||Fuquan Yang, Abdulla Al Mamun, Irene Cheng, Xin Qiu, Leiming Zhang,
Contributions of the oil sands sources to the ambient concentrations and deposition of particulate elements in the Canadian Athabasca oil sands region,
Science of The Total Environment,
Abstract: In this study, model sensitivity tests were conducted to investigate the relative contributions between emission sources of oil sands (OS) activities and other sources to the ambient concentrations and deposition of 29 particulate elements in the Athabasca oil sands region (AOSR) of Canada. Element emission sources from a recently developed emission database were grouped into three source sectors for elements in PM2.5 (OS-Industrial, OS-Dust, and Non-OS) and two source sectors for elements in PM2.5–10 (OS-All and Non-OS). The OS-Dust and OS-Industrial sectors (combined as one sector for PM2.5–10; OS-All) included element sources linked to dust and other industrial activities from the OS activities, respectively, whereas the Non-OS sector included remaining sources in the region, unrelated to the OS activities. The OS-Industrial, OS-Dust, and Non-OS emissions (tonnes/year) of all elements in PM2.5 were 326, 1430, and 562, respectively. The OS-All and Non-OS emissions (tonnes/year) of all elements in PM2.5–10 were 5890 and 2900, respectively. The element concentrations were simulated by the CALPUFF dispersion model. The sum of the domain averaged annual mean concentrations of all elements in PM2.5 and PM2.5–10 from all sources were 57.3 ng/m3 and 30.4 ng/m3, respectively. Except for Co (PM2.5 and PM2.5–10), Sb (PM2.5–10), and Sn (PM2.5–10), major proportions (≥ 59 %) of the ambient concentrations of the individual elements were linked to the OS source sector. Overall, the OS sector was responsible for 78 % and 68 % of the sum of the mean ambient concentrations of all elements in PM2.5 and PM2.5–10, respectively, which are close to the corresponding emission contributions (76 % and 67 %, respectively). Likewise, the bulk proportion (∼74 %) of the sum of the total atmospheric deposition of all elements was also associated with the OS sources. Carcinogenic and non-carcinogenic risks associated with inhalation exposure to airborne elements were below the recommended threshold risk levels.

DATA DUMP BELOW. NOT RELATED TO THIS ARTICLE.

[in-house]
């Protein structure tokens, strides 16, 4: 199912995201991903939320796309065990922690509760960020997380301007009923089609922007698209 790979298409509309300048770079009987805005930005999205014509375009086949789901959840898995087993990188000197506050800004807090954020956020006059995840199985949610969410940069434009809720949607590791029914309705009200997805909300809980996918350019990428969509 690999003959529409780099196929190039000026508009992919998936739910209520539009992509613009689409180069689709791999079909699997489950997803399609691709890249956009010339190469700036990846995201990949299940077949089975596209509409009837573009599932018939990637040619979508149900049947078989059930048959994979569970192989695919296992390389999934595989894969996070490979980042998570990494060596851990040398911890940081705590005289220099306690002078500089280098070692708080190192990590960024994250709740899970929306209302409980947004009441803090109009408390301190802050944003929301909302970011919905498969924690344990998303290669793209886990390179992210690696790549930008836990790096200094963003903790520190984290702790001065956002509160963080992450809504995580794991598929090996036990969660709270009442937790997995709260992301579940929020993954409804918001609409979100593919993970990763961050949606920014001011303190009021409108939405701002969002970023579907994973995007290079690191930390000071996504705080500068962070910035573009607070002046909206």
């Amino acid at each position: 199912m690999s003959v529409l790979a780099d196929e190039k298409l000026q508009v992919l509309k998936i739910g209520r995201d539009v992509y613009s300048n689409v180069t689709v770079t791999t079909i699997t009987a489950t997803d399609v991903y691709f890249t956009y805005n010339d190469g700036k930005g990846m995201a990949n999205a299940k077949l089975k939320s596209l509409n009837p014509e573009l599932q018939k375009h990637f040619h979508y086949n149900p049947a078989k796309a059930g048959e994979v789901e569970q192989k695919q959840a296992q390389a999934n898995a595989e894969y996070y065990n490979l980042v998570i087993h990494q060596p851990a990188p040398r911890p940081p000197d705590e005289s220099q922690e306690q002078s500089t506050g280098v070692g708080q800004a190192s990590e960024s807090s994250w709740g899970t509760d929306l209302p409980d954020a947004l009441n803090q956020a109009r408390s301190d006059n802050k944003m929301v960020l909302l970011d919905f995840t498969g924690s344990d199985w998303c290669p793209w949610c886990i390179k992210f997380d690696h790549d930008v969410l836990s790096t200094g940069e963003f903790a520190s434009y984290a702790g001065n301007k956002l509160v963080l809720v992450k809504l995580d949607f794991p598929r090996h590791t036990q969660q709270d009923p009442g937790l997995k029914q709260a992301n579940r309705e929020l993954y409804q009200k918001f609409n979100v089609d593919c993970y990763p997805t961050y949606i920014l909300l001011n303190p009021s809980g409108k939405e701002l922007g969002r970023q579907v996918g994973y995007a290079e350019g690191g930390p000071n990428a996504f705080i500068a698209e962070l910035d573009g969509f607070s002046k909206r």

Keywords: Trace elements; CALPUFF; Metal emission; Oil sands; Carcinogenic effects; Deposition of metals